Pensions Dashboards – PDP Consultation on Standards


The PDP has issued a consultation on its draft standards and guidance, along with a call for input on its design standards.

In this response

Responses to specific consultation questions and related comments

General comments


To minimise the risk of any inconsistency or ambiguity between the legislation and the standards, we suggest that each document has an interpretation section stating that:

  • defined terms in the standards have the meaning given in the regulations
  • in the event of any conflict between the standards and the regulations, the regulations will prevail.

Definition of “pensioner”

We note that the standards expand on what is meant by a “pensioner” for dashboard purposes.  We raised concerns on this point in our response to the DWP’s consultation earlier in the year, as the definition used in the draft regulations (section 124 of the Pensions Act 1995) did not tie in with the intention as set out in the DWP consultation.  Similarly, the draft standards (eg paragraph 12 of the data standards) refer to a definition under the “Pensions Act” but it is not clear which Act it is referring to, nor is it clear that the description in the standards matches the legislative definition.  In particular, it is unclear how dashboards should apply to members in drawdown arrangements or those who have taken an UFPLS as part of their overall DC benefits.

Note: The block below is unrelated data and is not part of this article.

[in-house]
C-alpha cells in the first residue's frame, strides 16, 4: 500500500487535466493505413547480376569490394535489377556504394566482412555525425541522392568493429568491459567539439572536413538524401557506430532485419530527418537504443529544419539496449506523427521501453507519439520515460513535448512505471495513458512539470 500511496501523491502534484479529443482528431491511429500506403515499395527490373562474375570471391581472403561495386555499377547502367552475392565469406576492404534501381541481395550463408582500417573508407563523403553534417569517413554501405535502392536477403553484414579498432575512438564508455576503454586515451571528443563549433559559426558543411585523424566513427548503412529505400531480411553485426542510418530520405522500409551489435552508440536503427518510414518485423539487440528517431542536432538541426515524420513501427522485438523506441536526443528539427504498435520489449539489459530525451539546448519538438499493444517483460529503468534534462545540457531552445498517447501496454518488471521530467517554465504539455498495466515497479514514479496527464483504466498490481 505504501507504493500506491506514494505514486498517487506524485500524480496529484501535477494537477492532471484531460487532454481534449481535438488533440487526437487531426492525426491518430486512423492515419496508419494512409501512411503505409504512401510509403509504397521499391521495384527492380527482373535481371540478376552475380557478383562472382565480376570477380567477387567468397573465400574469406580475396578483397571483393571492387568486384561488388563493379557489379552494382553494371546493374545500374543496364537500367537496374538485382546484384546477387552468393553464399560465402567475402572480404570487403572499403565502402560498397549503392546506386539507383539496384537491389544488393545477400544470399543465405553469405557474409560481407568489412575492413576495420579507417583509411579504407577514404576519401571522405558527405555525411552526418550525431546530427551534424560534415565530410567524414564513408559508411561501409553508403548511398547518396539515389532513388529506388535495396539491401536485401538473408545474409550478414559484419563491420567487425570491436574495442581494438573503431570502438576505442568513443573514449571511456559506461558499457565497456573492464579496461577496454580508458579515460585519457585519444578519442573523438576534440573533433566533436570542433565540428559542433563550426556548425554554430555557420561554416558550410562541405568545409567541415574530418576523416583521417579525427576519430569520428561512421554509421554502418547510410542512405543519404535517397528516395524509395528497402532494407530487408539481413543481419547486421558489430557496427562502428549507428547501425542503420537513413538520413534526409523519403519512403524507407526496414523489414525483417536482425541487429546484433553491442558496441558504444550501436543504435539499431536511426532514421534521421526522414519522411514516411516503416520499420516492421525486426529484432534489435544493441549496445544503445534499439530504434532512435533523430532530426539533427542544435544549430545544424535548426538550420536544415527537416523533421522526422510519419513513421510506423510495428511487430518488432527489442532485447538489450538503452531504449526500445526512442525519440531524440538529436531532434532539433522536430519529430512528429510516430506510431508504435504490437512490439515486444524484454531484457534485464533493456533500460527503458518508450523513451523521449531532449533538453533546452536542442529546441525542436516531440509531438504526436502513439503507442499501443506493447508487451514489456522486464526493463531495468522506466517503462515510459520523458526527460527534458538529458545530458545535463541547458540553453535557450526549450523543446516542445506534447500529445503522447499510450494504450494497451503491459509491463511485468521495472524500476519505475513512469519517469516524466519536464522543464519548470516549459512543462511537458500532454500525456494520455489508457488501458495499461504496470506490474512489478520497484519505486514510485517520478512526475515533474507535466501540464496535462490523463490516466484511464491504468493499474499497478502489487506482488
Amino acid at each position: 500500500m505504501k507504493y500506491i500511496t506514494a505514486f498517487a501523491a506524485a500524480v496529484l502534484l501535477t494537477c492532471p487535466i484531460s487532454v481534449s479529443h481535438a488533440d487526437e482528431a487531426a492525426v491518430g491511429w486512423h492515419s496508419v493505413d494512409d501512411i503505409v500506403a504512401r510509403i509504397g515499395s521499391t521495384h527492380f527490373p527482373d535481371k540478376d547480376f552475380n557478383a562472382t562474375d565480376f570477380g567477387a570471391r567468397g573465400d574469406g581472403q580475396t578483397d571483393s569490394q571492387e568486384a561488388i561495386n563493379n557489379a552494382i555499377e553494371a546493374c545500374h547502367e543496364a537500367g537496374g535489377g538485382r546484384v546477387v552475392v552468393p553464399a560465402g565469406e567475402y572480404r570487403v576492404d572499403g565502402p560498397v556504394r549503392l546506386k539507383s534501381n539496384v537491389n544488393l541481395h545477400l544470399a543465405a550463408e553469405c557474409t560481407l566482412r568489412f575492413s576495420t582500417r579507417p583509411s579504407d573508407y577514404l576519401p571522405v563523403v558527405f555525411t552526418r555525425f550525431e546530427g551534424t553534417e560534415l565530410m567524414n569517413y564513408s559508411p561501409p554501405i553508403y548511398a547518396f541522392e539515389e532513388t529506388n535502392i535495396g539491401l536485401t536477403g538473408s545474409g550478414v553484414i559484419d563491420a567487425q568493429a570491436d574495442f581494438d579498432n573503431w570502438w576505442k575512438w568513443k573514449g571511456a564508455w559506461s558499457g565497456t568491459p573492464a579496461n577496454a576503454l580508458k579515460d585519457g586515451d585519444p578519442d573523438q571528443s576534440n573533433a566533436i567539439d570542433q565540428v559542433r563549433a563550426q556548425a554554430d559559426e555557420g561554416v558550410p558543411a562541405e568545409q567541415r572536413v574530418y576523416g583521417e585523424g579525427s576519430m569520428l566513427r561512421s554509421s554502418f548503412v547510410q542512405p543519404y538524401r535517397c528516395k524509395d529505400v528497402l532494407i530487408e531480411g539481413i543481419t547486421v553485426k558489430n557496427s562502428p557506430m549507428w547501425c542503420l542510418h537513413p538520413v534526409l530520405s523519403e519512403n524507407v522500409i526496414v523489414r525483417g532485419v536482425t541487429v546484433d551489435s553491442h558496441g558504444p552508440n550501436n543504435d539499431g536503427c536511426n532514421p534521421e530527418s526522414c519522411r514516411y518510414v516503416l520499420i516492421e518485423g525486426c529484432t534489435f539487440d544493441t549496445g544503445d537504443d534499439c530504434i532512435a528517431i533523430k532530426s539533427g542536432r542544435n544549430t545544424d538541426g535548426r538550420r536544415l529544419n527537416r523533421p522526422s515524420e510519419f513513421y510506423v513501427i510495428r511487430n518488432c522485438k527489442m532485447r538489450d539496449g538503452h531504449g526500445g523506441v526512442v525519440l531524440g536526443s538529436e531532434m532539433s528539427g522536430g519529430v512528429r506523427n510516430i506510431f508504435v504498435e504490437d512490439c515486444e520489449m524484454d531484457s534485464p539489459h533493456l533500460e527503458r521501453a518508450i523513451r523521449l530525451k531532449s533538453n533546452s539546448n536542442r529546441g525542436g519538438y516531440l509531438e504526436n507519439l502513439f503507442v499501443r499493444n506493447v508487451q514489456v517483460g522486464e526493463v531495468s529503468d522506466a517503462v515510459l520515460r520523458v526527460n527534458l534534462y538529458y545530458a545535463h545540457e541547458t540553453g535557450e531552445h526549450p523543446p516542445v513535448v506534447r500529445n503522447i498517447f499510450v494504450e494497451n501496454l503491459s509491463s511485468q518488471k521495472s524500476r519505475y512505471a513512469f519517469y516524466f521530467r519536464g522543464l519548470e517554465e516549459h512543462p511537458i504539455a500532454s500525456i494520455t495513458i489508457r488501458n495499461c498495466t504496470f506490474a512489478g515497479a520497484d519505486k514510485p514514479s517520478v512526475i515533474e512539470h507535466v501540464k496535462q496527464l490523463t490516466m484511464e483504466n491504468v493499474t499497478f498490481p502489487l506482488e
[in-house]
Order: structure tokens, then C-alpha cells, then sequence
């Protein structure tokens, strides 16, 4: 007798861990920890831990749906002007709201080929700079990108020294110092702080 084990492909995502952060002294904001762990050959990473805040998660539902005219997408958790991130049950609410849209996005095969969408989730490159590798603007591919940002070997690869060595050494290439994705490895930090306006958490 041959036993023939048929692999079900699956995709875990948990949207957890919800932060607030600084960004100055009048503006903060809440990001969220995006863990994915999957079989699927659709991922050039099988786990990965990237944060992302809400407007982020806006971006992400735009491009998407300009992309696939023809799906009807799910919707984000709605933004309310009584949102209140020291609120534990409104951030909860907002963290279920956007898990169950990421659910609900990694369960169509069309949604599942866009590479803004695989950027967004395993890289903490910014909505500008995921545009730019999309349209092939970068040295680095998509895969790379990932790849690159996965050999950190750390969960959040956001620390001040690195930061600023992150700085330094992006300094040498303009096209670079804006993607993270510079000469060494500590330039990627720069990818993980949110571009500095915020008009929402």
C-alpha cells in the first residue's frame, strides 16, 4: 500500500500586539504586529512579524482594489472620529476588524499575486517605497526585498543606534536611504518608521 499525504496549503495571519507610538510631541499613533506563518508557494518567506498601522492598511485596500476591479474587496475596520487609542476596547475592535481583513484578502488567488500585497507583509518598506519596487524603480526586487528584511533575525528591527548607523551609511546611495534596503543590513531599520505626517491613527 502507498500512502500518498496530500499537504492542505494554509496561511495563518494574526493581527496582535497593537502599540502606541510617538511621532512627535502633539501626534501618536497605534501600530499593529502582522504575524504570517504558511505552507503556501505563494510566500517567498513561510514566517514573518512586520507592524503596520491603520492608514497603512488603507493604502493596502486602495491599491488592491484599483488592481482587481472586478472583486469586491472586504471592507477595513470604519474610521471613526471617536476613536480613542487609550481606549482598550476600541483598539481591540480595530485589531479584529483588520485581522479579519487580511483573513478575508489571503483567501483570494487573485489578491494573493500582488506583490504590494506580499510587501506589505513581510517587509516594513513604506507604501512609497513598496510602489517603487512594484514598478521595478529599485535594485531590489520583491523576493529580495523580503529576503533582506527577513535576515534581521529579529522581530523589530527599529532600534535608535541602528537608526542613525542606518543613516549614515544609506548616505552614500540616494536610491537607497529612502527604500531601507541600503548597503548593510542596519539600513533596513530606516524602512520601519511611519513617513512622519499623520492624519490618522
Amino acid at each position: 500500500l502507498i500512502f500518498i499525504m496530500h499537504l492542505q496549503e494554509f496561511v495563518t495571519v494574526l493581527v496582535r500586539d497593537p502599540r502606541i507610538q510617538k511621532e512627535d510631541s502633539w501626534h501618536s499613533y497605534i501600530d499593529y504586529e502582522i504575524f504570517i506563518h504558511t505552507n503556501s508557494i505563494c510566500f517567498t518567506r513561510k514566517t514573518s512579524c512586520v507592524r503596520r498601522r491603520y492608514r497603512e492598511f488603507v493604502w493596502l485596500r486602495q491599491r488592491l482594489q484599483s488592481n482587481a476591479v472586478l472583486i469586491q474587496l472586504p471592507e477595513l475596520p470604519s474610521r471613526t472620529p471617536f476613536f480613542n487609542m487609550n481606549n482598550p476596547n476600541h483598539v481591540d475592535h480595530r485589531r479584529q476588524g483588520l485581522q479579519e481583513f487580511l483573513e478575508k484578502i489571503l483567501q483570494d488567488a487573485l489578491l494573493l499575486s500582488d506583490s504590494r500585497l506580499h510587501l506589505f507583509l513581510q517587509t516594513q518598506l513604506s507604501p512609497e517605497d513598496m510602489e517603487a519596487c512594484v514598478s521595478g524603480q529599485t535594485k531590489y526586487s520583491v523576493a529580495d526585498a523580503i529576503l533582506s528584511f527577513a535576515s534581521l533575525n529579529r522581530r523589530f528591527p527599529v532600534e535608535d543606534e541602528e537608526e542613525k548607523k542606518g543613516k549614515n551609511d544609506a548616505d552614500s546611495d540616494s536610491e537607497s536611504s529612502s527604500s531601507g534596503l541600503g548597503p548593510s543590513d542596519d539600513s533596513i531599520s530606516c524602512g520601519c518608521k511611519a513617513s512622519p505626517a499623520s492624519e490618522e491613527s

We suggest this is picked up with the DWP to ensure that the definition used in the draft regulations accurately reflects the policy intention.  The standards can then cross refer to those regulations to ensure consistency throughout.

Data standards and data usage guide

Are you confident that the proposed data standards adequately cover the benefit structure of all pension providers? Can it express the correct values to all savers? If not, please share a brief description of the relevant benefit structure?